Metal roof dormer…no flashing?

I’m not an inspector yet, still training. But this homeowner hired me as a handyman and told me there was a leak in the covered porch underneath. I don’t see any flashing at all. Shouldn’t there be some flashing showing at least in the front? What would your report say if you saw this?

This home was inspected by an engineering firm that offers home inspections and nothing was said about this as well as some other issues.

WTF is that! I have never seen anything like it. Yes it needs flashing but how is beyond me.

How? two ways: the metal work will have a welded/sealed lip/flange and the second is you go under the metal work, it acts as counter flashing.

As for what you should see… it depends, sometimes the front/head flashing is covered with glued/cemented down row of shingles for aesthetics. There should be head flashing either visible or under first row of shingles.


Reminds me of some old industrial ductwork that was salvaged and cut to dimension!

Barrel Dormer with lots of monkey donk at the roofline. Should have welded-shaped metal flashing under the metal and shingles.
If it is leaking have a roofer check it out.


It is probably the monkey dong backing the water up beyond the flashing allowing the water to enter the house.


I’m sure with haphazard flashing we don’t see. More reason to recommend a roofer to repair.

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@Marcel Cyr, So as a handy man, did you repair the dormer or hire a roofer? As a roofer, I can tell you that it’s a water damming issue. As someone pointed out, the apron flashing is covered by a shingle (cosmetically) but it is causing the problem along with not having a water channel cut back. (Shingles cut away and leaving a channel around the dormer) plus leaving an escape for the water to run off over the apron flashing. Should be a simple repair? The apron flashing will have to be exposed though.

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I agree, a would like to see about 1 inch gap between the side of that barrel and the shingles. Instead, they fill it with goo.

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I did not make any repairs. In my attempt to talk to a professional, I tried for 2 days to contact the roofer who originally installed the metal roofing many years ago. It was re-shingled about 7 years ago according to the previous owner. The original roofer has not contacted me. I also tried to talk to another roofer in town, but he acted like he never roofs metal to shingles, only metal or rubber roofing. So, I brought the pictures here!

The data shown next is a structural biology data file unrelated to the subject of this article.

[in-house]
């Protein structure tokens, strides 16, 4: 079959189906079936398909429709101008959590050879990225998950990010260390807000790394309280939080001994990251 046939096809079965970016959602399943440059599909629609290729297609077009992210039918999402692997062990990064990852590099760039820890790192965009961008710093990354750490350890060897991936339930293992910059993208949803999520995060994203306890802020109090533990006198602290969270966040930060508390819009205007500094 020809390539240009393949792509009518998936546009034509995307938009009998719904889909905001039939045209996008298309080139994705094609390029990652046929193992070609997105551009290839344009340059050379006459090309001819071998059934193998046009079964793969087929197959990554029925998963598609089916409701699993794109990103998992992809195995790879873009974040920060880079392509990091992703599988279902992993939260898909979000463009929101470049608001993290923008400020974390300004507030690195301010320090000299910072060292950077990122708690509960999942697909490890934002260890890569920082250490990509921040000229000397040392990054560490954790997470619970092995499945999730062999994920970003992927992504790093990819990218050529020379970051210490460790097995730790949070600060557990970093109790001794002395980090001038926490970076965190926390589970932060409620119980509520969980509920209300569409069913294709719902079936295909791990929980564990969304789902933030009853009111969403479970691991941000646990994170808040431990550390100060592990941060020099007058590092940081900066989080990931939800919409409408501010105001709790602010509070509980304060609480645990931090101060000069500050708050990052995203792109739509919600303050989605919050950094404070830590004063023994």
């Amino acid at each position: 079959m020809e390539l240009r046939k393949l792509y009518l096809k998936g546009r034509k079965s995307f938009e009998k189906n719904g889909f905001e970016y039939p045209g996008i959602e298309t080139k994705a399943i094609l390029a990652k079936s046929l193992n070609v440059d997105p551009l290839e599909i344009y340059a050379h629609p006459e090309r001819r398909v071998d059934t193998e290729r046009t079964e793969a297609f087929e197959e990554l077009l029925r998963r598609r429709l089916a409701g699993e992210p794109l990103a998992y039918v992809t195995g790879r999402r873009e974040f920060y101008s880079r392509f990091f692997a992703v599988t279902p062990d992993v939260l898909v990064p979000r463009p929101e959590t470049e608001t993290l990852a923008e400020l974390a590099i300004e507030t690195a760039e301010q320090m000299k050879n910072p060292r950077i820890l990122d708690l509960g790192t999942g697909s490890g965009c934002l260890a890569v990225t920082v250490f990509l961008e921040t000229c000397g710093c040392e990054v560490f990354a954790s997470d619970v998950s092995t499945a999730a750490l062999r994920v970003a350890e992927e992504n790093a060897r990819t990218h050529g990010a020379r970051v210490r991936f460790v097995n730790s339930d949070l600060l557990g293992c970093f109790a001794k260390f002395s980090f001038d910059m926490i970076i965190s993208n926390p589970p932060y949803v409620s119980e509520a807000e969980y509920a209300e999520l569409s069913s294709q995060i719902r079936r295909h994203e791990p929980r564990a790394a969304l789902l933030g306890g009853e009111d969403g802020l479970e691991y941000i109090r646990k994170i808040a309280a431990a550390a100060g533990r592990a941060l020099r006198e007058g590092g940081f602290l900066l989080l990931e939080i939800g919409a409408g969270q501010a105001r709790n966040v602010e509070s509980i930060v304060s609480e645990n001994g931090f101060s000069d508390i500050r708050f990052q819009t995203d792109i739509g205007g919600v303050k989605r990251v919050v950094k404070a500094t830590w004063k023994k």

You obviously have no clue who you are talking to


I would keep it that way. Refer it out.

Well, my wife says I am a good one too, well, sometimes.


Simon, wouldn’t some portion of the flashing be visible?

What portion would be visible if covered with shingles and caulked on the sides for extra measure?

There are a few places this window could leak, where the metal roof wraps down over the window casing, it was caulked part of the way up from the sill, water could get behind the metal and run in behind the flashing with no way out, but into the house, poor and Incomplete caulking and monkey dong could be your worst enemy. :grinning:

This is probably what it looks like behind the metal cladding on the sill.
images (15)


This appears to be a manufactured/Prefabricated steel eyebrow dormer. The installer would follow the manufacturer’s installation instructions.

Personally, I would prefer to see, at the very least, a counter flashing apron at the bottom of the window frame. As for step and counter flashing, the radius angle would make it difficult.

Asphalt Shingles: In both headwall and sidewall conditions, unless the exterior wall is brick/masonry, you should see a gap of at least 1½ inches between the bottom of the exterior wall-covering material, sheet steel in this case, and the top of the roof-covering material.
Asphalt Shingles: Siding: 2" gap from adjacent horizontal structures.

Just my 2 cents.

It’s not an eyebrow, it’s a barrel dormer. And that was done in the field.
Notice the crimps in order to bend the vertical legs.
Done with a tool similar to this;


The dormer sits at the edge of the exterior envelope wall with an extended roof that extends outward covering a porch. You were told that it was leaking onto the porch. Is also leaking into the house?

I stand corrected.